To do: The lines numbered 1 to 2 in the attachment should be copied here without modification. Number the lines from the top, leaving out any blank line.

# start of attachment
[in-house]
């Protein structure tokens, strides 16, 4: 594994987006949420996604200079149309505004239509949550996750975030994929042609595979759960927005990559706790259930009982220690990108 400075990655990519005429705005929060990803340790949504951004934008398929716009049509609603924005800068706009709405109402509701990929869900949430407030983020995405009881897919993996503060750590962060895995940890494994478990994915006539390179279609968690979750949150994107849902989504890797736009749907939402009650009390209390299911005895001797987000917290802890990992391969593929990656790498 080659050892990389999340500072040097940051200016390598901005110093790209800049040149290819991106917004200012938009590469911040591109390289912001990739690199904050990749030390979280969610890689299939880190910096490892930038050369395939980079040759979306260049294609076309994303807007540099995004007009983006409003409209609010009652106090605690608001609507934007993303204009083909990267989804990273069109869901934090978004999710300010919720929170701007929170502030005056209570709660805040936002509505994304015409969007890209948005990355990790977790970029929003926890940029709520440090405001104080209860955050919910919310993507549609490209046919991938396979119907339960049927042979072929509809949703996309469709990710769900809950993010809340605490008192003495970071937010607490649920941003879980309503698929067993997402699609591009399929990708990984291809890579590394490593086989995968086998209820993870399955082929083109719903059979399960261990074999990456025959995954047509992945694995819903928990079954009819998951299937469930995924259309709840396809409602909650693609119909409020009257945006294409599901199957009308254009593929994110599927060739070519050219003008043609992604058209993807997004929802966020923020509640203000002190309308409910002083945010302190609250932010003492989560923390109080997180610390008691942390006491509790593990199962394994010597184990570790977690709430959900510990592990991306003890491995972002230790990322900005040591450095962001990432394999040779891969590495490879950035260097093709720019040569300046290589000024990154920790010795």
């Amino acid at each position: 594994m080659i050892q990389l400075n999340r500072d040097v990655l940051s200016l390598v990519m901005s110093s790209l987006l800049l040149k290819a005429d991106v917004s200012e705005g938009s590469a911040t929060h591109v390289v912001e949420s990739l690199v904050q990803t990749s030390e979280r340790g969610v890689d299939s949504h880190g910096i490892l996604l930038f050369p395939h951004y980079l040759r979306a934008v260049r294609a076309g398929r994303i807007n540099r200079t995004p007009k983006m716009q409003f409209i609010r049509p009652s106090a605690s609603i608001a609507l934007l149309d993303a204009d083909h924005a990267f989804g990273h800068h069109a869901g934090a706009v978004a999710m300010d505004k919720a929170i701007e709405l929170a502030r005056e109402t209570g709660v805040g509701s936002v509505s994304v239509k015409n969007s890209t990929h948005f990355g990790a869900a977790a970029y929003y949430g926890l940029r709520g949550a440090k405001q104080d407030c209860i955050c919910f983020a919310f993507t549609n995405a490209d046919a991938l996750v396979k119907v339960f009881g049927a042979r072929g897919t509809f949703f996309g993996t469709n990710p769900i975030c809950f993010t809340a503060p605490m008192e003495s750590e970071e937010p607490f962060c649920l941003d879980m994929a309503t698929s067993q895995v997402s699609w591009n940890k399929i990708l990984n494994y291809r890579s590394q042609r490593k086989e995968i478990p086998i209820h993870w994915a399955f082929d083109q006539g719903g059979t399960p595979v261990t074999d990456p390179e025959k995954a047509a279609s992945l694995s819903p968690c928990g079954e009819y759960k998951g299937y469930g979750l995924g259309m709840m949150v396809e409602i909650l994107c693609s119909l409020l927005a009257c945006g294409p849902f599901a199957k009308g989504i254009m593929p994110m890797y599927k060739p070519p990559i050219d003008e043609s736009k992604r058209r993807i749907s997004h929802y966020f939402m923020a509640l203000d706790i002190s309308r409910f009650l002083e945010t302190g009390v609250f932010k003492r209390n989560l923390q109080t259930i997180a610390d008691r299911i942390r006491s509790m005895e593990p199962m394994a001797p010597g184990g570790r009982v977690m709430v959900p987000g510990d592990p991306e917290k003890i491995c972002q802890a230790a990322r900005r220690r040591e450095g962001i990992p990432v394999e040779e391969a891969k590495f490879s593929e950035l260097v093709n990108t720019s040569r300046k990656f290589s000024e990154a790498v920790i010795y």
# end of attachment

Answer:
[in-house]
């Protein structure tokens, strides 16, 4: 594994987006949420996604200079149309505004239509949550996750975030994929042609595979759960927005990559706790259930009982220690990108 400075990655990519005429705005929060990803340790949504951004934008398929716009049509609603924005800068706009709405109402509701990929869900949430407030983020995405009881897919993996503060750590962060895995940890494994478990994915006539390179279609968690979750949150994107849902989504890797736009749907939402009650009390209390299911005895001797987000917290802890990992391969593929990656790498 080659050892990389999340500072040097940051200016390598901005110093790209800049040149290819991106917004200012938009590469911040591109390289912001990739690199904050990749030390979280969610890689299939880190910096490892930038050369395939980079040759979306260049294609076309994303807007540099995004007009983006409003409209609010009652106090605690608001609507934007993303204009083909990267989804990273069109869901934090978004999710300010919720929170701007929170502030005056209570709660805040936002509505994304015409969007890209948005990355990790977790970029929003926890940029709520440090405001104080209860955050919910919310993507549609490209046919991938396979119907339960049927042979072929509809949703996309469709990710769900809950993010809340605490008192003495970071937010607490649920941003879980309503698929067993997402699609591009399929990708990984291809890579590394490593086989995968086998209820993870399955082929083109719903059979399960261990074999990456025959995954047509992945694995819903928990079954009819998951299937469930995924259309709840396809409602909650693609119909409020009257945006294409599901199957009308254009593929994110599927060739070519050219003008043609992604058209993807997004929802966020923020509640203000002190309308409910002083945010302190609250932010003492989560923390109080997180610390008691942390006491509790593990199962394994010597184990570790977690709430959900510990592990991306003890491995972002230790990322900005040591450095962001990432394999040779891969590495490879950035260097093709720019040569300046290589000024990154920790010795």